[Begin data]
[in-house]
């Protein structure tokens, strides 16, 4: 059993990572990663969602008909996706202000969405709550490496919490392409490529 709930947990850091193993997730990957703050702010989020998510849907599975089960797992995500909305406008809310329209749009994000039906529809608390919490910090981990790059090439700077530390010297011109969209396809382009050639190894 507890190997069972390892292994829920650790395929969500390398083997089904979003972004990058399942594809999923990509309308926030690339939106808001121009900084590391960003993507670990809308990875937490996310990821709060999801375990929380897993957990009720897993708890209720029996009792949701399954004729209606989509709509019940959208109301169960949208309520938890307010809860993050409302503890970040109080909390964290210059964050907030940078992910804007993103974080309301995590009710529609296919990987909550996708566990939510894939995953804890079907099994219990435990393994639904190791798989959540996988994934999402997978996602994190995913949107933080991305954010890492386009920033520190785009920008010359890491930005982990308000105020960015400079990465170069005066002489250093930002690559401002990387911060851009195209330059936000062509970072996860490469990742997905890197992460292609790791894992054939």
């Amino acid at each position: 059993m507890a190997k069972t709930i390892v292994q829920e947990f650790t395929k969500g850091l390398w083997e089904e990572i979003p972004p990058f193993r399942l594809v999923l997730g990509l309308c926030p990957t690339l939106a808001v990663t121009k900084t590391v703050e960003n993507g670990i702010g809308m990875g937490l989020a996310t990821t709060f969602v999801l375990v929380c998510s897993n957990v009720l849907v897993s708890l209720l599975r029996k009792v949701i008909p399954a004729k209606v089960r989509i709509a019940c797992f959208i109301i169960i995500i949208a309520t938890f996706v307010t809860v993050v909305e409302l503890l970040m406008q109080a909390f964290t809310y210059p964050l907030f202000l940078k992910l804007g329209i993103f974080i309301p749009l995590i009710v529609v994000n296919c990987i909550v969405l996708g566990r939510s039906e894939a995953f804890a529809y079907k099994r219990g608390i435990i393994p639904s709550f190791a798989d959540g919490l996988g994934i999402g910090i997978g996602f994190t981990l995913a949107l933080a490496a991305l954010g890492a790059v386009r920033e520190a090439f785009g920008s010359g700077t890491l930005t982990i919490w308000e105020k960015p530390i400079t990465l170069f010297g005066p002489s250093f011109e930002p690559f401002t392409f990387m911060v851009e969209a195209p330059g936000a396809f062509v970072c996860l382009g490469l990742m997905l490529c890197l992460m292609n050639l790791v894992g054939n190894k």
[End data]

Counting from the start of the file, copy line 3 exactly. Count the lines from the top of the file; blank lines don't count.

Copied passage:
């Amino acid at each position: 059993m507890a190997k069972t709930i390892v292994q829920e947990f650790t395929k969500g850091l390398w083997e089904e990572i979003p972004p990058f193993r399942l594809v999923l997730g990509l309308c926030p990957t690339l939106a808001v990663t121009k900084t590391v703050e960003n993507g670990i702010g809308m990875g937490l989020a996310t990821t709060f969602v999801l375990v929380c998510s897993n957990v009720l849907v897993s708890l209720l599975r029996k009792v949701i008909p399954a004729k209606v089960r989509i709509a019940c797992f959208i109301i169960i995500i949208a309520t938890f996706v307010t809860v993050v909305e409302l503890l970040m406008q109080a909390f964290t809310y210059p964050l907030f202000l940078k992910l804007g329209i993103f974080i309301p749009l995590i009710v529609v994000n296919c990987i909550v969405l996708g566990r939510s039906e894939a995953f804890a529809y079907k099994r219990g608390i435990i393994p639904s709550f190791a798989d959540g919490l996988g994934i999402g910090i997978g996602f994190t981990l995913a949107l933080a490496a991305l954010g890492a790059v386009r920033e520190a090439f785009g920008s010359g700077t890491l930005t982990i919490w308000e105020k960015p530390i400079t990465l170069f010297g005066p002489s250093f011109e930002p690559f401002t392409f990387m911060v851009e969209a195209p330059g936000a396809f062509v970072c996860l382009g490469l990742m997905l490529c890197l992460m292609n050639l790791v894992g054939n190894k």